California County Superintendents of Schools Educational Association (CCSESA) et al v. Marzion et al

Filing 32

ORDER by Judge Claudia Wilken granting 15 Motion to Dismiss (scc, COURT STAFF) (Filed on 3/2/2009)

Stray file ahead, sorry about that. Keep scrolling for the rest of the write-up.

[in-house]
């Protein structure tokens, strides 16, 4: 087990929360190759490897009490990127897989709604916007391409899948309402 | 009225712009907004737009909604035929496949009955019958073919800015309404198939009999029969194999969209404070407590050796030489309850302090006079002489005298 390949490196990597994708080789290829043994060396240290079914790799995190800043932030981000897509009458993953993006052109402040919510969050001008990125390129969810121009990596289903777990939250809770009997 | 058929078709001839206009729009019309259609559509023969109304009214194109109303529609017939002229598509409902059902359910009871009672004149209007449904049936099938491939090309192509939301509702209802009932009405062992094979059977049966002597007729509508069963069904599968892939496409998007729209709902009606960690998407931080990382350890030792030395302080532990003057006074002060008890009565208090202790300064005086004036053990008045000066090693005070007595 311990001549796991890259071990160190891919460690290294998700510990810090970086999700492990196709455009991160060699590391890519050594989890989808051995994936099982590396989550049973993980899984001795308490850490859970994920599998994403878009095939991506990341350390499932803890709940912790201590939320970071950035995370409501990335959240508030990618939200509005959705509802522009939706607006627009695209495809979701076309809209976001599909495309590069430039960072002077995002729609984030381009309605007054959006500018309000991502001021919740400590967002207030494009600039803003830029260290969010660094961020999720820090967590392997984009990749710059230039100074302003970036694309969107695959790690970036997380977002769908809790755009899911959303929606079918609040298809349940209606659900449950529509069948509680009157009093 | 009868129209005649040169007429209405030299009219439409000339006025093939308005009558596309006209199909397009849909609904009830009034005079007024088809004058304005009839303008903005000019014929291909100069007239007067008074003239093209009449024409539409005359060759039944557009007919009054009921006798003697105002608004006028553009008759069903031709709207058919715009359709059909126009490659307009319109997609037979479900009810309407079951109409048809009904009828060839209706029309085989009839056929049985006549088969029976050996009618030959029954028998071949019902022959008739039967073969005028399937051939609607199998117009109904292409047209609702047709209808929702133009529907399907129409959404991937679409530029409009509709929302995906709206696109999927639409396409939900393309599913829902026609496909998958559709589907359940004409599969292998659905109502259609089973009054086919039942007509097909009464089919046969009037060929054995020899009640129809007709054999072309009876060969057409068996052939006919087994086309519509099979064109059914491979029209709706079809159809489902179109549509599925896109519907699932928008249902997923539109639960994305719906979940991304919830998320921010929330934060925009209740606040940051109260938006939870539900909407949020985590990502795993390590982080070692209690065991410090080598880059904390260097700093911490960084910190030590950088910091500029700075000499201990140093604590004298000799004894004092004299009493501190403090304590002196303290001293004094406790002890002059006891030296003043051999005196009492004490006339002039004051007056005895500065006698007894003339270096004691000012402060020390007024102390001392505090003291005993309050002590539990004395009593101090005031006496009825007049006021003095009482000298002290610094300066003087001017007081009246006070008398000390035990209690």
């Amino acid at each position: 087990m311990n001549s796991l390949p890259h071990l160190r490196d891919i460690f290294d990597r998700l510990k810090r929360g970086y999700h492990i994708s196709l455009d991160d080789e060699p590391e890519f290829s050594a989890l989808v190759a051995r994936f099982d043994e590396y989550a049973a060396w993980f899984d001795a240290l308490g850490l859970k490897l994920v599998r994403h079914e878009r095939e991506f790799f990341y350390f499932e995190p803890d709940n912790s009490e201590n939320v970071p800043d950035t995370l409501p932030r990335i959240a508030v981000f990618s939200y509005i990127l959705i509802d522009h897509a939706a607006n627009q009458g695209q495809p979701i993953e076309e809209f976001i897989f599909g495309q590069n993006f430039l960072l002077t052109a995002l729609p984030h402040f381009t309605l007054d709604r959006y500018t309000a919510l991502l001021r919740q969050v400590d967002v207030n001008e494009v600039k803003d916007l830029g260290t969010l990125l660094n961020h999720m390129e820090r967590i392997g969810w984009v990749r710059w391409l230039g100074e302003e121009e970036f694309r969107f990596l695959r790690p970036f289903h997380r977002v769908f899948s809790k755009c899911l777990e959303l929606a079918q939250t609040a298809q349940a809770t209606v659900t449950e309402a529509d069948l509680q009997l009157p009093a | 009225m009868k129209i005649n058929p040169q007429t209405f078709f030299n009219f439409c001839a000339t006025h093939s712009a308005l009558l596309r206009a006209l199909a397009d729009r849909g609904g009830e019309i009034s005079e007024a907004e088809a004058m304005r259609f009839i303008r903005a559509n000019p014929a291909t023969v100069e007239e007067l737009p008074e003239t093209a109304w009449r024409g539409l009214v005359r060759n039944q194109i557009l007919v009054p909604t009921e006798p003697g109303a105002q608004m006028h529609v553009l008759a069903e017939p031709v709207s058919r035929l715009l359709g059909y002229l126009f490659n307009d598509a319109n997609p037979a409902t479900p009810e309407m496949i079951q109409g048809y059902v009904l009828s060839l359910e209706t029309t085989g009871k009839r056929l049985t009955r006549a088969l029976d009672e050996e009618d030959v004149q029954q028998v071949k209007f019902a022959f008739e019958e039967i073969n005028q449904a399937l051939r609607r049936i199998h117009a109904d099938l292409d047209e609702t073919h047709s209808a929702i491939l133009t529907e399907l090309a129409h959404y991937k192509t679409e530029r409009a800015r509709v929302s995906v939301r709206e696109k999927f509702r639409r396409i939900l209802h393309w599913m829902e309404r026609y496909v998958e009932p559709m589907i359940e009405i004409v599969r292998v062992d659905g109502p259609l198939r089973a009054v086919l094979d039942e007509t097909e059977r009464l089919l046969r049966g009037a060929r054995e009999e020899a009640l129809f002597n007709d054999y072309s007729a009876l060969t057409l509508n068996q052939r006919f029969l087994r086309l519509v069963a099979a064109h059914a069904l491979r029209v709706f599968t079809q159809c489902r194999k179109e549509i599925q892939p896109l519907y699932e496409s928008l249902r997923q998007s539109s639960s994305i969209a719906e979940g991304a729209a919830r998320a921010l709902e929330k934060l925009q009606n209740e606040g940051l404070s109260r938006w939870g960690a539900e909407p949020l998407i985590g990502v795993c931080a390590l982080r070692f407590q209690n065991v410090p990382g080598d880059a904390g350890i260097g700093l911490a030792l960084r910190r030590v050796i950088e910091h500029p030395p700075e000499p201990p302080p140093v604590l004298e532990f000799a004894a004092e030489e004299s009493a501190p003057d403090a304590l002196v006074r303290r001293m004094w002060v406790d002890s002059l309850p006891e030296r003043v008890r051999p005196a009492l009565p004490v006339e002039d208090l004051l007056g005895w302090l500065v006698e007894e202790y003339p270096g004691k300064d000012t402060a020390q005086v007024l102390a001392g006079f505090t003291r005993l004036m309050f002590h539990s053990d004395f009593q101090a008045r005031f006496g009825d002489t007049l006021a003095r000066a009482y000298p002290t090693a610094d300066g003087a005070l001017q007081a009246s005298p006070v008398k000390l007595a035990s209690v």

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1 2 3 4 5 6 7 8 9 10 United States District Court For the Northern District of California 11 12 13 14 15 16 17 18 19 20 21 22 23 24 25 26 27 28 All facts are taken from Plaintiffs' complaint and are assumed to be true for purposes of this motion. 1 IN THE UNITED STATES DISTRICT COURT FOR THE NORTHERN DISTRICT OF CALIFORNIA No. C 08-04806 CW ORDER GRANTING DEFENDANTS' MOTION TO DISMISS CALIFORNIA COUNTY SUPERINTENDENTS OF SCHOOLS EDUCATIONAL ASSOCIATION (CCSESA), et al., Plaintiffs, v. KENNETH MARZION, et al., Defendants. / Defendants Kenneth Marzion, Lori McGartland and Sharen B. Scott have filed a motion to dismiss. motion. Plaintiffs oppose the Having The motion was heard on January 8, 2009. considered all of the parties' papers and argument on the motion, the Court hereby grants it. BACKGROUND1 Defendant Kenneth Marzion is Interim Chief Executive Officer of the California Public Employees' Retirement System (CalPERS), Defendant Lori McGartland is Chief of the Employer Services Division of CalPERS and Defendant Sharen B. Scott is a Manager in the Employer Reporting Section of the Employer Services Division of 1 2 3 4 5 6 7 8 9 10 United States District Court For the Northern District of California 11 12 13 14 15 16 17 18 19 20 21 22 23 24 25 26 27 28 CalPERS. Mr. Marzion is sued in both his official and individual Ms. McGartland and Ms. Scott are sued in their CalPERS is a state agency charged with capacities. individual capacities. administering the California Public Employees' Retirement System. Plaintiffs are comprised of: (1) the California County Superintendents of Schools Educational Association (CCSEA), a statewide association that provides the organizational mechanism for the fifty-eight county superintendents of schools to design and implement statewide educational programs, (2) certain employees of the San Joaquin County Superintendent of Schools, (3) certain employees of the El Dorado County Superintendent of Schools and (4) the County Superintendents of Schools from numerous counties in California. CCSESA designated the San Joaquin County Superintendent of Schools to serve as the employer of the CCSESA staff from July 1, 1998 to September 30, 2003. Comp. 15. From October 1, 2003 to the present, CCSESA has designated the El Dorado County Superintendent of Schools to serve as the employer of CCSESA's staff. Id. These two superintendents' offices submitted the requisite employer and employee contributions to CalPERS for the CCSESA staff. Id. at 17. On June 15, 2006, Defendant Scott and other CalPERS staff met with the El Dorado County Superintendent, the Superintendent's lawyer and Glen Thomas, who was employed as the Executive Director of the CCSESA at the time and is a Plaintiff in this case. 20. Id. at At this meeting, a CalPERS employee mentioned that CalPERS was questioning the pension service credit of several individuals, but it is not clear if Mr. Thomas knew if his pension service 2 1 2 3 4 5 6 7 8 9 10 United States District Court For the Northern District of California 11 12 13 14 15 16 17 18 19 20 21 22 23 24 25 26 27 28 credit was in question at the time. Id. On November 29, 2006, Mr. Thomas met with a CalPERS manager to discuss his anticipated retirement. Id. at 21. At the meeting, the manager "assured Mr. Thomas that CalPERS had no pending dispute with [his] retirement status or his 32.47 years of earned service credit in the CalPERS system." Id. Mr. Thomas submitted his retirement letter on Id. at 22. On January 16, 2007, CalPERS December 30, 2006. notified Mr. Thomas that it was conducting an inquiry into his service credit and that he would receive an interim retirement allowance of $3,282.93 each month, rather than his anticipated monthly pension check of $15,135.05. Id. at 23. On March 16, 2007 CalPERS sent a "Final Determination Letter" to Mr. Thomas which stated that CalPERS rejected his retirement service credit retroactive to July 1, 1998. Id. at 24. At no point before Mr. Thomas learned of this rejection did CalPERS offer him a predetermination hearing. Id. at 25. None of the other individual Plaintiffs has submitted a retirement application to CalPERS. Id. at 26. However, on March 16, 2007 CalPERS also sent a "Final Determination Letter" to the El Dorado County Superintendent of Schools which stated that it retroactively rejected retirement service credit from 2003 to the present for individual Plaintiffs who were working for CCSESA but who were reported to CalPERS as if they were employees of the El Dorado County Office of Education. Id. at 28. CalPERS did not personally notify any of the El Dorado Plaintiffs of the decision. Id. On April 3, 2007, the El Dorado Plaintiffs and Mr. Thomas filed separate administrative appeals of the CalPERS decisions. Id. at 51 and 52. 3 1 2 3 4 5 6 7 8 9 10 United States District Court For the Northern District of California 11 12 13 14 15 16 17 18 19 20 21 22 23 24 25 26 27 28 On September 12, 2007, CalPERS sent a "Final Determination Letter" to the San Joaquin County Superintendent of Schools stating that it retroactively rejected retirement service credit from 1998 to 2003 for individual Plaintiffs who were working for CCSESA but who were reported to CalPERS as if they were employees of the San Joaquin County Office of Education. Id. at 29. CalPERS did not personally notify any of the San Joaquin Plaintiffs of the decision, other than Mr. Thomas. Id. On September 19, 2007, the San Joaquin Plaintiffs filed an administrative appeal of the CalPERS decision. Id. at 46. On April 2, 2008, an Administrative Law Judge consolidated into one action the CalPERS appeals of all Plaintiffs who were employed by either the San Joaquin or El Dorado County Superintendent of Schools. Id. at 57. On August 8, 2008, CalPERS sent individual determination letters to the San Joaquin Plaintiffs notifying them of its decision retroactively to reject their retirement service credit from 1998 to 2003. The hearing before the Administrative Law Judge was originally scheduled to commence on October 14, 2008, but was continued to January 29, 2009. Id. at 60. Before this Court, Plaintiffs sue CalPERS arguing that its notice and appeal procedures violate their procedural due process rights. Plaintiffs assert that: (1) CalPERS did not provide them with adequate notice of its decisions, (2)CalPERS should have afforded them a pre-determination hearing before making any decision about their pension credit and (3) CalPERS has failed to provide a timely post-determination hearing. Plaintiffs seek damages under 42 U.S.C. 1983, declaratory and injunctive relief, 4 1 2 3 4 5 6 7 8 9 10 United States District Court For the Northern District of California 11 12 13 14 15 16 17 18 19 20 21 22 23 24 25 26 27 28 and attorneys' fees. Defendants now move to dismiss the complaint, arguing that (1) the Court lacks subject matter jurisdiction under Younger v. Harris, 401 U.S. 37 (1971), (2) Plaintiffs' claims are not ripe, (3) the Court should decline to exercise jurisdiction under Brillhart v. Excess Ins. Co. of America, 316 U.S. 491 (1942), (4) Plaintiffs fail to state a claim and (5) Defendants are immune from suit. LEGAL STANDARD I. Motion to Dismiss for Lack of Subject Matter Jurisdiction Subject matter jurisdiction is a threshold issue which goes to the power of the court to hear the case. Federal subject matter jurisdiction must exist at the time the action is commenced. Morongo Band of Mission Indians v. Cal. State Bd. of Equalization, 858 F.2d 1376, 1380 (9th Cir. 1988). A federal court is presumed to lack subject matter jurisdiction until the contrary affirmatively appears. Stock W., Inc. v. Confederated Tribes, 873 F.2d 1221, 1225 (9th Cir. 1989). Dismissal is appropriate under Rule 12(b)(1) when the district court lacks subject matter jurisdiction over the claim. Civ. P. 12(b)(1). Fed. R. A Rule 12(b)(1) motion may either attack the sufficiency of the pleadings to establish federal jurisdiction, or allege an actual lack of jurisdiction which exists despite the formal sufficiency of the complaint. Thornhill Publ'g Co. v. Gen. Tel. & Elecs. Corp., 594 F.2d 730, 733 (9th Cir. 1979); Roberts v. Corrothers, 812 F.2d 1173, 1177 (9th Cir. 1987). II. Motion to Dismiss for Failure to State a Claim A complaint must contain a "short and plain statement of the 5 1 2 3 4 5 6 7 8 9 10 United States District Court For the Northern District of California 11 12 13 14 15 16 17 18 19 20 21 22 23 24 25 26 27 28 claim showing that the pleader is entitled to relief." Civ. P. 8(a). Fed. R. When considering a motion to dismiss under Rule 12(b)(6) for failure to state a claim, dismissal is appropriate only when the complaint does not give the defendant fair notice of a legally cognizable claim and the grounds on which it rests. Bell Atlantic Corp. v. Twombly, 550 U.S. 544, 552 (2007). In considering whether the complaint is sufficient to state a claim, the court will take all material allegations as true and construe them in the light most favorable to the plaintiff. v. Kaplan, 792 F.2d 896, 898 (9th Cir. 1986). When granting a motion to dismiss, the court is generally required to grant the plaintiff leave to amend, even if no request to amend the pleading was made, unless amendment would be futile. Cook, Perkiss & Liehe, Inc. v. N. Cal. Collection Serv. Inc., 911 F.2d 242, 246-47 (9th Cir. 1990). In determining whether amendment NL Indus., Inc. would be futile, the court examines whether the complaint could be amended to cure the defect requiring dismissal "without contradicting any of the allegations of [the] original complaint." Reddy v. Litton Indus., Inc., 912 F.2d 291, 296 (9th Cir. 1990). Leave to amend should be liberally granted, but an amended complaint cannot allege facts inconsistent with the challenged pleading. Id. at 296-97. DISCUSSION I. Younger Abstention Doctrine Defendants argue that, based on Younger v. Harris, 401 U.S. 37 (1971), the Court should abstain from adjudicating this case. As the Ninth Circuit explains, "Younger is an exception to the usual rule that federal courts should exercise the jurisdiction 6 1 2 3 4 5 6 7 8 9 10 United States District Court For the Northern District of California 11 12 13 14 15 16 17 18 19 20 21 22 23 24 25 26 27 28 conferred on them by statute." F.2d 437, 441 (9th Cir. 1991). Gartrell Constr. Inc. v. Aubry, 940 In Younger, the Supreme Court held that a federal court should not enjoin a pending state criminal proceeding except in the very unusual situation that an injunction is necessary to prevent great and immediate irreparable injury. The Younger doctrine, however, has been extended to require abstention from adjudicating federal lawsuits that would interfere with state civil cases and administrative proceedings, including abstention from adjudicating actions for damages under 42 U.S.C. 1983. See Ohio Civil Rights Comm'n v. Dayton Christian Sch., Middlesex County Ethics Committee Inc., 477 U.S. 619, 627 (1986); v. Garden State Bar Ass'n, 457 U.S. 423, 432 (1982); Gilbertson v. Albright, 381 F.3d 965 (9th Cir. 2004) (en banc). Under Younger, a federal court should abstain if "(1) a state initiated proceeding is ongoing; (2) the proceeding implicates important state interests; (3) the federal plaintiff is not barred from litigating federal constitutional issues in the state proceeding; and (4) the federal court action would enjoin the proceeding or have the practical effect of doing so, i.e., would interfere with the state proceeding in a way that Younger disapproves." San Jose Silicon Valley Chamber of Commerce Political Action Committee v. City of San Jose, 546 F.3d 1087, 1092 (9th Cir. 2008). The parties dispute whether state administrative proceedings are ongoing. To determine whether there is a pending state judicial proceeding within the meaning of Younger, the critical question is "whether the state proceedings were underway before the initiation of the federal proceedings." Weiner v. County of San Diego, 23 7 1 2 3 4 5 6 7 8 9 10 United States District Court For the Northern District of California 11 12 13 14 15 16 17 18 19 20 21 22 23 24 25 26 27 28 F.3d 263, 266 (9th Cir. 1994). Plaintiffs assert that there is no such proceeding pending because the complaint filed in this Court is "wholly independent of the pending state administrative proceedings." However, the face of the complaint reveals that the pending state administrative proceeding is not "wholly independent" of the instant federal action. Both the federal and state actions concern CalPERS' investigation of Plaintiffs' employment status, CalPERS' decision to reject Plaintiffs' service credit and the procedural details of the administrative law proceeding now in progress. The two proceedings are concurrent and intertwined and thus the first Younger requirement is satisfied. The second requirement under Younger, that the state proceeding "implicates important state interests," Gilbertson v. Albright, 381 F.3d 965, 978 (9th Cir. 2004) (en banc), is also satisfied. "The importance of the interest is measured by considering its significance broadly, rather than by focusing on the state's interest in the resolution of an individual's case." Baffert v. Cal. Horse Racing Bd., 332 F.3d 613, 618 (9th Cir. 2003). The California legislature enacted a comprehensive statutory scheme comprising eighteen chapters of the California Government Code that are dedicated exclusively to the administration of CalPERS. See Cal. Gov't Code 20000-21765. The administration of retirement benefits for public employees impacts almost every state and local government agency. Thus, it is clear that the state proceeding implicates California's important interest in administering the statewide public employees' retirement systems. Third, in order for Younger abstention to apply, Plaintiffs 8 1 2 3 4 5 6 7 8 9 10 United States District Court For the Northern District of California 11 12 13 14 15 16 17 18 19 20 21 22 23 24 25 26 27 28 must have an opportunity to litigate their federal constitutional challenges in the state proceeding. Gilbertson, 381 F.3d at 978. Here, if Plaintiffs are dissatisfied with the result of the administrative law process, they can petition for a writ of mandate in state court under Cal. Civ. Proc. Code 1094.5. "That San Jose procedure suffices for purposes of Younger abstention." Silicon Valley, 546 F.3d at 1095. The final Younger requirement is also satisfied because the federal suit would "enjoin or have the practical effect of enjoining the [state] proceeding." Id. The relief Plaintiffs seek in the state administrative proceeding provides the foundation for their claim in federal court. Specifically, in the state proceeding, Plaintiffs challenge CalPERS' decision to deny them retirement benefits, and in federal court, they claim CalPERS' decision deprived them of their due process rights. The type of relief Plaintiffs seek in federal court would, in effect, require the state to start its proceedings over from the beginning. The relief sought, therefore, would "enjoin . . . or otherwise involve the federal court in terminating or truncating" the administrative proceeding. Id. at 1096. The Court concludes that the four Younger requirements have been satisfied. Plaintiffs argue that, irrespective of whether the Younger requirements were met, the Court should not abstain because Defendants have acted in bad faith. Middlesex, 457 U.S. at 435 (an exception to Younger exists if there is "a showing of bad faith, harassment, or some other extraordinary circumstance that would make abstention inappropriate."). However, nothing in Plaintiffs' complaint alleges any action that demonstrates an improper motive 9 1 2 3 4 5 6 7 8 9 10 United States District Court For the Northern District of California 11 12 13 14 15 16 17 18 19 20 21 22 23 24 25 26 27 28 on Defendants' part. Therefore, because there has been no showing of bad faith, harassment, or an extraordinary circumstance, the Court must abstain. Where a district court finds Younger abstention appropriate as to a request for declaratory or injunctive relief, the court may not retain jurisdiction, but should dismiss. Judice v. Vail, 430 U.S. 327, 348 (1977); see also Beltran v. California, 871 F.2d 777, 782 (9th Cir. 1988) (holding that Younger abstention requires dismissal of the federal action). Thus, the Court dismisses Plaintiffs' third cause of action for declaratory relief and fourth cause of action for injunctive relief. As noted above, the Younger principles also apply to claims for damages under 1983; however, "the correct disposition is to defer -- not to dismiss -- when damages are at issue." 381 F.3d at 982. Gilbertson, Nevertheless, Defendants argue that Plaintiffs' claims for damages should be dismissed because they are immune from suit based on the doctrine of qualified immunity, as will be discussed in a subsequent section. II. Declaratory Judgment Act and Ripeness In addition to arguing Younger abstention, Defendants argue that Plaintiffs' declaratory and injunctive relief claims are not ripe for review. The Declaratory Judgment Act permits a federal court to "declare the rights and other legal relations" of parties to "a case of actual controversy." 28 U.S.C. 2201; see Wickland Oil Terminals v. Asarco, Inc., 792 F.2d 887, 893 (9th Cir. 1986). The "actual controversy" requirement of the Declaratory Judgment Act is the same as the "case or controversy" requirement of Article III of the United States Constitution. 10 American States 1 2 3 4 5 6 7 8 9 10 United States District Court For the Northern District of California 11 12 13 14 15 16 17 18 19 20 21 22 23 24 25 26 27 28 Ins. Co. v. Kearns, 15 F.3d 142, 143 (9th Cir. 1993). Under the Declaratory Judgment Act, a two-part test is used to determine whether a declaratory judgment is appropriate. Principal Life Ins. Co. v. Robinson, 394 F.3d 665, 669 (9th Cir. 2005). First, the Court must determine if an actual case or Id. Second, if so, Id. controversy exists within its jurisdiction. the Court must decide whether to exercise its jurisdiction. Declaratory relief is appropriate if "the facts alleged, under all the circumstances, show that there is a substantial controversy, between parties having adverse legal interests, of sufficient immediacy and reality to warrant the issuance of declaratory judgment. A case is ripe where the essential facts establishing the right to declaratory relief have already occurred." Cir. 2000). Plaintiffs challenge the notice and procedures applied to them by CalPERS when the agency retroactively rejected their retirement credit. However, Plaintiffs' substantive claims Boeing Co. v. Cascade Corp., 207 F.3d 1177, 1192 (9th regarding their right to this credit must first be resolved in the state administrative proceeding. In Public Service Com. v. Wycoff Co., 344 U.S. 237, 246 (1952), the Supreme Court held that "the declaratory judgment procedure will not be used to preempt and prejudge issues that are committed for initial decision to an administrative body." The Court further held, "State administrative bodies have the initial right to reduce the general policies of state regulatory statutes into concrete orders and the primary right to take evidence and make findings of fact." 247. Id. at Plaintiffs are currently engaged in a process to obtain an 11 1 2 3 4 5 6 7 8 9 10 United States District Court For the Northern District of California 11 12 13 14 15 16 17 18 19 20 21 22 23 24 25 26 27 28 "initial decision" on their substantive claims by an "administrative body." those issues. The Court will not "preempt and prejudge" Therefore, the claims are not ripe for review. Even if the claims were ripe for review, and Younger abstention was not appropriate, the Court exercises its discretion to decline jurisdiction. In Brillhart v. Excess Ins. Co. of America, 316 U.S. 491, 495 (1942), the Supreme Court identified several factors for the district court to consider when determining whether to exercise jurisdiction over a declaratory judgment action, and the Ninth Circuit has affirmed that "the Brillhart factors remain the philosophical touchstone for the district court." Government Employees Ins. Co. v. Dizol, 133 F.3d 1202, "The District court should avoid needless 1225 (9th Cir. 1998). determination of State law issues; it should discourage litigants from filing declaratory actions as a means of forum shopping; and it should avoid duplicative litigation." omitted). Id. (internal citations The Ninth Circuit has also suggested considerations in addition to the Brillhart factors that may assist in deciding whether to exercise jurisdiction, including: [W]hether the declaratory action will settle all aspects of the controversy; whether the declaratory action will serve a useful purpose in clarifying the legal relations at issue; whether the declaratory action is being sought merely for the purposes of procedural fencing or to obtain a "res judicata" advantage; or whether the use of a declaratory action will result in entanglement between the federal and State court systems. Id. at 1225 n.5. Many of the Brillhart and Government Employees Ins. Co. factors weigh against the Court's exercising its jurisdiction: the federal suit does not present claims distinct from the issues 12 1 2 3 4 5 6 7 8 9 10 United States District Court For the Northern District of California 11 12 13 14 15 16 17 18 19 20 21 22 23 24 25 26 27 28 raised in the state administrative proceeding; there is an inference of forum shopping; the federal suit seeks an injunction against and would interfere with the state administrative proceeding; and there is the possibility of duplicative litigation or inconsistent judgments. Therefore, the Court concludes that the present suit is not a proper use of the Declaratory Judgment Act, 28 U.S.C. 2201, to resolve the procedural due process claims raised by Plaintiffs. III. Qualified Immunity The defense of qualified immunity protects government officials "from liability for civil damages insofar as their conduct does not violate clearly established statutory or constitutional rights of which a reasonable person would have known." Harlow v. Fitzgerald, 457 U.S. 800, 818 (1982). The rule of qualified immunity protects "all but the plainly incompetent or those who knowingly violate the law." Saucier v. Katz, 533 U.S. 194, 202 (2001) (quoting Malley v. Briggs, 475 U.S. 335, 341 (1986)). A defendant may have a reasonable, but mistaken, belief about the facts or about what the law requires in any given situation. Id. "Therefore, regardless of whether the constitutional violation occurred, the [official] should prevail if the right asserted by the plaintiff was not `clearly established' or the [official] could have reasonably believed that his particular conduct was lawful." 624, 627 (9th Cir. 1991). To determine whether a defendant is entitled to qualified immunity, the court engages in the following inquiries, although the court has discretion to determine the order in which these 13 Romero v. Kitsap County, 931 F.2d 1 2 3 4 5 6 7 8 9 10 United States District Court For the Northern District of California 11 12 13 14 15 16 17 18 19 20 21 22 23 24 25 26 27 28 inquiries take place. Pearson v. Callahan, ___S. Ct.___, 2009 WL The court may first determine 128768, at *10 (January 21). whether the plaintiff has alleged the deprivation of an actual constitutional right. Conn v. Gabbert, 526 U.S. 286, 290 (1999). In other words, the court asks, "Taken in the light most favorable to the party asserting the injury, do the facts alleged show the officer's conduct violated a constitutional right?" Brosseau v. Haugen, 543 U.S. 194, 197 (2004); Saucier, 533 U.S. at 201. The court may also choose first to inquire whether the right at issue was clearly established. Pearson, 2009 WL 128768, at *10. This inquiry must be made in light of the specific context of the case, not as a broad general proposition. 202. Saucier, 533 U.S. at "Although earlier cases involving `fundamentally similar' facts can provide especially strong support for a conclusion that the law is clearly established, they are not necessary to such a finding." Hope v. Pelzer, 536 U.S. 730, 741 (2002). As the Supreme Court has explained, "officials can still be on notice that their conduct violates established law even in novel factual circumstances." Id. at 753. The plaintiff bears the burden of proving the existence of a clearly established right at the time of the allegedly impermissible conduct. Maraziti v. First Interstate Bank, 953 F.2d 520, 523 (9th Cir. 1992). If the law is determined to be clearly established, the next question is whether, under that law, a reasonable official could have believed his or her conduct was lawful in the situation confronted. Cir. 1993). Act Up!/Portland v. Bagley, 988 F.2d 868, 871-72 (9th If the law did not put the official on notice that his or her conduct would be clearly unlawful, a conclusion of qualified 14 1 2 3 4 5 6 7 8 9 10 United States District Court For the Northern District of California 11 12 13 14 15 16 17 18 19 20 21 22 23 24 25 26 27 28 immunity is appropriate. Saucier, 533 U.S. at 202. Therefore, qualified immunity shields an official from suit when he or she makes a decision that, even if constitutionally deficient, reasonably misapprehends the law governing the circumstances he or she confronted. Id. at 206. The defendant bears the burden of establishing that his or her actions were reasonable, even though he or she violated the plaintiff's constitutional rights. Doe v. Petaluma City School Dist., 54 F.3d 1447, 1450 (9th Cir. 1995); Neely v. Feinstein, 50 F.3d 1502, 1509 (9th Cir. 1995); Maraziti, 953 F.2d at 523. "To establish a due process violation, a plaintiff must show that he has a protected property interest under the Due Process Clause and that he was deprived of the property without receiving the process that he was constitutionally due." Alameda, 525 F.3d 903, 905 (9th Cir. 2008). Levine v. City of "Constitutional due process requires that a party affected by government action be given `the opportunity to be heard at a meaningful time and in a meaningful manner.'" California ex rel. Lockyer v. Fed. Energy Regulatory Comm'n, 329 F.3d 700, 708 n.6 (9th Cir. 2003) (quoting Mathews v. Eldridge, 424 U.S. 319, 333 (1976). Plaintiffs do not cite any case law or statute to support the proposition that they have a protected property interest in their pensions or that due process requires CalPERS to conduct a predetermination hearing before issuing its decision to reject their service credit. Without guidance from cases or statutes, the Court cannot conclude that Plaintiffs have such rights, much less that they are clearly established. Similarly, Plaintiffs have not shown that Defendants violated clearly established law with respect to 15 1 2 3 4 5 6 7 8 9 10 United States District Court For the Northern District of California 11 12 13 14 15 16 17 18 19 20 21 22 23 24 25 26 27 28 the notice provisions utilized by CalPERS or any requirement of a pre-determination hearing. qualified immunity.2 Therefore, Defendants are entitled to The Court also denies Plaintiffs' request to conduct discovery on this issue because no new factual allegations could uncover the legal right missing from Plaintiffs' claims. Therefore, the Court dismisses Plaintiffs' first and second causes of action for damages with prejudice because amendment would be futile.3 IV. Judicial Notice Under Rule 201 of the Federal Rules of Evidence, a court may take judicial notice of facts that are not subject to reasonable dispute because they are either generally known or capable of accurate and ready determination. See, e.g., Lee v. City of Los Angeles, 250 F.3d 668, 688-690 (9th Cir. 2001); Interstate Natural Gas Co. v. Southern California Gas Co., 209 F.2d 380, 385 (9th Cir. 1953). The Court grants Plaintiffs' request for judicial notice of Exhibits C through G to their request because these documents are public court records capable of accurate and ready determination. The Court denies Plaintiffs' request for judicial notice of the letters contained in Exhibits A and B because they are not the type of documents traditionally recognized under Rule 201. CONCLUSION For the foregoing reasons, the Court GRANTS Defendants' Defendants also argue that Plaintiffs' complaint should be dismissed because it fails to state a valid claim. Because the Court dismisses Plaintiffs' complaint for other reasons, it need not consider this argument. The Court also dismisses Plaintiffs' remaining cause of action for attorney's fees under 42 U.S.C. 1988 because Plaintiffs are not "the prevailing party." 16 3 2 1 2 3 4 5 6 7 8 9 10 United States District Court For the Northern District of California 11 12 13 14 15 16 17 18 19 20 21 22 23 24 25 26 27 28 motion to dismiss with prejudice (Docket No. 15). enter judgment and close the file. costs from Plaintiffs. IT IS SO ORDERED. The Clerk shall Defendants shall recover their Dated: 3/2/09 CLAUDIA WILKEN United States District Judge 17